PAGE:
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17th April 2020

The Chancellor, Rishi SunakRishi Sunak

Almost three weeks after the chancellor, Rishi Sunak, first launched the scheme, just 1.4% of businesses that enquired about a coronavirus business interruption loan scheme (CBILS) have so far been successful. There is pressure on officials and leading banks to speed up the processing of loan applications.

Here below we set out some of the key features of the CBIL scheme.

What is the Coronavirus Business Interruption Loan Scheme (CBILS)?

The Coronavirus Business Interruption Loan Scheme (CBILS) supports small and medium-sized businesses, with an annual turnover of up to £45 million, to access loans, overdrafts, invoice finance and asset finance of up to £5 million for up to 6 years.

The government will also make a Business Interruption Payment to cover the first 12 months of interest payments and any lender-levied fees. This means smaller businesses will benefit from no upfront costs and lower initial repayments.

The government will provide lenders with a guarantee of 80% on each loan (subject to pre-lender cap on claims) to give lenders further confidence in continuing to provide finance to small and medium-sized businesses.

Eligibility for a CBILS

You’re eligible if your business:

  • is based in the UK
  • has an annual turnover of up to £45 million
  • has a borrowing proposal which the lender would consider viable, if not for the coronavirus pandemic
  • Businesses with a turnover over £45 million may be entitled to other government support.

Exceptions

The following businesses are not eligible to apply:

  • banks, insurers and reinsurers (but not insurance brokers)
  • public-sector bodies
  • further-education establishments, if they are grant-funded
  • state-funded primary and secondary schools

How does it work?

There are over 40 of these lenders currently working to provide finance. They include:

  • high-street banks
  • challenger banks
  • asset-based lenders
  • smaller specialist local lenders

A lender can provide up to £5 million in the form of:

  • term loans
  • overdrafts
  • invoice finance
  • asset finance

CBILS gives the lender a government-backed guarantee for the loan repayments to encourage more lending. The borrower remains fully liable for the debt.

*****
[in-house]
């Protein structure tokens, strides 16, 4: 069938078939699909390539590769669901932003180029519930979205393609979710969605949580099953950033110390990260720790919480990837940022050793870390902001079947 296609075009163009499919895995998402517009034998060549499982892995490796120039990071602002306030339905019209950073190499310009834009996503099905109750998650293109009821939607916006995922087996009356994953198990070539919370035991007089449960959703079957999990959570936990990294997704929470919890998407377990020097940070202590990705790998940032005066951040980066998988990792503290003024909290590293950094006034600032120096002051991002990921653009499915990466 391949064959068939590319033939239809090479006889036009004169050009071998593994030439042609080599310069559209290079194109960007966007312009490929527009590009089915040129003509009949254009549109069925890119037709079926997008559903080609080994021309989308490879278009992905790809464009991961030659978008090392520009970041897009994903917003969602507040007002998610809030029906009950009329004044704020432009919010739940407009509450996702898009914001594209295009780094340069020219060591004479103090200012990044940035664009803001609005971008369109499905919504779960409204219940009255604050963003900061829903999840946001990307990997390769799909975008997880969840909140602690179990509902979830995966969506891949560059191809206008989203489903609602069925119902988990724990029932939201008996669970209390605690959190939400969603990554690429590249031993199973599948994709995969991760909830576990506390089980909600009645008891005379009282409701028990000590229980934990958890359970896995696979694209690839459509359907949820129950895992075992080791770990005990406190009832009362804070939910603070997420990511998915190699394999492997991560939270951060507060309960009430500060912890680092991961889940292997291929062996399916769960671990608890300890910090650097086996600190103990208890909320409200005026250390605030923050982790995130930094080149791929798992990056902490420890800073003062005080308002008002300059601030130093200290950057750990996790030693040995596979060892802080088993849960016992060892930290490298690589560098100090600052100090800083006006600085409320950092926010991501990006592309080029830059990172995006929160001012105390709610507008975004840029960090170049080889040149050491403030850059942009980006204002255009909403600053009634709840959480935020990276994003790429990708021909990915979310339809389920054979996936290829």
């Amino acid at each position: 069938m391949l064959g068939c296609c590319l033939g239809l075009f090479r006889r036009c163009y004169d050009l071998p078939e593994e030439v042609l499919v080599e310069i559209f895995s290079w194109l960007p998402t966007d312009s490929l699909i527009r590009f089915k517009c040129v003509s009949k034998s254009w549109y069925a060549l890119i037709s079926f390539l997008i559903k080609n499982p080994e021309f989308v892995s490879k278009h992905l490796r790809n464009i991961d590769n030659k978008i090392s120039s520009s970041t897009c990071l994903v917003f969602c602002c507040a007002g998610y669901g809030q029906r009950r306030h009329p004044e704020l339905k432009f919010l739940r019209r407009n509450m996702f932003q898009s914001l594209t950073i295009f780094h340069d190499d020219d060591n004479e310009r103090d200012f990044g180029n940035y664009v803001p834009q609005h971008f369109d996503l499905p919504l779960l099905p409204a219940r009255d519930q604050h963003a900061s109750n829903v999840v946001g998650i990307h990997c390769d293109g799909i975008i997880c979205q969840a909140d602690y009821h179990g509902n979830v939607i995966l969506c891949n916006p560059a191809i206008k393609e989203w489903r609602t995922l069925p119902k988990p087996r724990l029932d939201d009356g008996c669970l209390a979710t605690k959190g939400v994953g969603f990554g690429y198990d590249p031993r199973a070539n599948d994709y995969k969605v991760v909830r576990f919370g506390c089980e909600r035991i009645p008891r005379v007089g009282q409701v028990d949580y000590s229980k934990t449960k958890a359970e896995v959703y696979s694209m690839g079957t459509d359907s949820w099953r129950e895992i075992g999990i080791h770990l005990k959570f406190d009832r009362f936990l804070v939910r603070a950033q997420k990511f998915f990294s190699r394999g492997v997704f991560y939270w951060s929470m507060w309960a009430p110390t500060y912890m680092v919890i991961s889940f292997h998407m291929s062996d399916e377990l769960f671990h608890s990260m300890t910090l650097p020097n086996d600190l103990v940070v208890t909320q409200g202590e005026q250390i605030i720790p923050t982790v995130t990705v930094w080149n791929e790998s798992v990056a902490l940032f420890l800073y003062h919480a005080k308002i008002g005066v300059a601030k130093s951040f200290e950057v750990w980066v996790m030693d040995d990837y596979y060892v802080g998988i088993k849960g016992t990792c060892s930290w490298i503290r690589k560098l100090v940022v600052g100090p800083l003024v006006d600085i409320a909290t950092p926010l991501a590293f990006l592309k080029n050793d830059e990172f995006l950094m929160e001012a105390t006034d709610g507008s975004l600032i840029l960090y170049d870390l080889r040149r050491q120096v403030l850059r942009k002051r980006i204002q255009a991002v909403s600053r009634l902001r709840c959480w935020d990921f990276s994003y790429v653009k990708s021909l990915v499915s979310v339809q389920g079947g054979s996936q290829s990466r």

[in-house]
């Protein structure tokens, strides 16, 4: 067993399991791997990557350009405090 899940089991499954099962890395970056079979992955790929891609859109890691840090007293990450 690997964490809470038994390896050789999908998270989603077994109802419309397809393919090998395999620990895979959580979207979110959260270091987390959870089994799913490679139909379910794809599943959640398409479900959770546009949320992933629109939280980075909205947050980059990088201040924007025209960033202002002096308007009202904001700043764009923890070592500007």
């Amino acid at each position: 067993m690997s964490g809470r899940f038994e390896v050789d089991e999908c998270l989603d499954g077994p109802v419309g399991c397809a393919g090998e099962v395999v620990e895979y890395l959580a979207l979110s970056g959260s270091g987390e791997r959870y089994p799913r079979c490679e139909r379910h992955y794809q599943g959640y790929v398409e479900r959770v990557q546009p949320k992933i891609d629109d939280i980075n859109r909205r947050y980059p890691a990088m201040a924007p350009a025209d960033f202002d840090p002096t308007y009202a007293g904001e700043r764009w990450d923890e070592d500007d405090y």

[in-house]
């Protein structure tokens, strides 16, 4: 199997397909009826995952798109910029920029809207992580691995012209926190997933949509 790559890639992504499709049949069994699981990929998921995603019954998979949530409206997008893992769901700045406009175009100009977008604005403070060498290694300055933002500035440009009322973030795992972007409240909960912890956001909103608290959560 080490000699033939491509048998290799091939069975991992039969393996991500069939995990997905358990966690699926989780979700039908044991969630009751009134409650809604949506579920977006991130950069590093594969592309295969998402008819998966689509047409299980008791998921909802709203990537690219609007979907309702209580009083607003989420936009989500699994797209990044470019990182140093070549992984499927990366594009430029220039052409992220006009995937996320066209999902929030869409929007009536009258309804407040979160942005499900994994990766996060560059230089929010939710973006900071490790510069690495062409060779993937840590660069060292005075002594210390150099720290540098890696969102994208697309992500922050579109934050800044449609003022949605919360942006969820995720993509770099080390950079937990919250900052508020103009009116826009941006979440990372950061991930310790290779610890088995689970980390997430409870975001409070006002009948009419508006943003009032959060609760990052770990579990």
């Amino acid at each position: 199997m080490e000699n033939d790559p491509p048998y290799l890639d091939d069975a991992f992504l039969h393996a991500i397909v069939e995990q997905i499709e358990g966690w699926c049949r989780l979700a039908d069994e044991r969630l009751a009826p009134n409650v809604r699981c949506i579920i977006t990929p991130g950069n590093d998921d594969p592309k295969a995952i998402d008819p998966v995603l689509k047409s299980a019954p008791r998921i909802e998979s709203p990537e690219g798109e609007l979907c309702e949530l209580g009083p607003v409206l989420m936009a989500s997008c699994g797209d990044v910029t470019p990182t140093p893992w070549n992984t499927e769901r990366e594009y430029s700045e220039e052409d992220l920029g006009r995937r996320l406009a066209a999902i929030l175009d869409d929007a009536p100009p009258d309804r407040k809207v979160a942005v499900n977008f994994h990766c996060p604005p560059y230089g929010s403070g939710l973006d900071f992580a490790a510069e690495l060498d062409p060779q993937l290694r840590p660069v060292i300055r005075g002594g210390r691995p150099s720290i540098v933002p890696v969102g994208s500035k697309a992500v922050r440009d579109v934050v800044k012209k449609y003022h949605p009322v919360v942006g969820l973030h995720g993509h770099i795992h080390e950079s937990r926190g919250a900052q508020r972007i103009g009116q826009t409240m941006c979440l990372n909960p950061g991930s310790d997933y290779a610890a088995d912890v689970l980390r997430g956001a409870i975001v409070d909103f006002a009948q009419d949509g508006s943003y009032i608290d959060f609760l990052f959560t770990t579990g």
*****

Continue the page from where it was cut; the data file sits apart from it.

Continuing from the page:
KEY FEATURES OF THE SCHEME

Finance of up to £5 millionGuarantee to the lender to encourage them to lendGovernment pays interest and fees for 12 months
The maximum value of a facility provided under the scheme is £5 million, available on repayment terms of up to six years.

The scheme provides the lender with a government-backed, partial guarantee against the outstanding balance of the finance.

The borrower remains 100% liable for the debt.

The Government will make a Business Interruption Payment to cover the first 12 months of interest payments and any lender-levied charges.
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Finance termsSecurityNo guarantee fees for businesses

For term loans and asset finance facilities: up to six years.

For overdrafts and invoice finance facilities: up to three years

Insufficient security is no longer a condition to access the scheme.

For all facilities, including those over £250,000, CBILS can now support lending to smaller businesses even where a lender considers there to be sufficient security, making more smaller businesses eligible to receive the Business Interruption Payment.

No personal guarantees for facilities under £250,000.

Personal guarantees may still be required, at a lender’s discretion, for facilities above £250,000, but they exclude the Principal Private Residence (PPR) and recoveries under these are capped at a maximum of 20% of the outstanding balance of the CBILS facility after the proceeds of business assets have been applied.

There are no guarantee fees for SMEs. Lenders pay a fee to access the scheme.
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For more information please visit www.gov.uk/guidance/apply-for-the-coronavirus-business-interruption-loan-scheme

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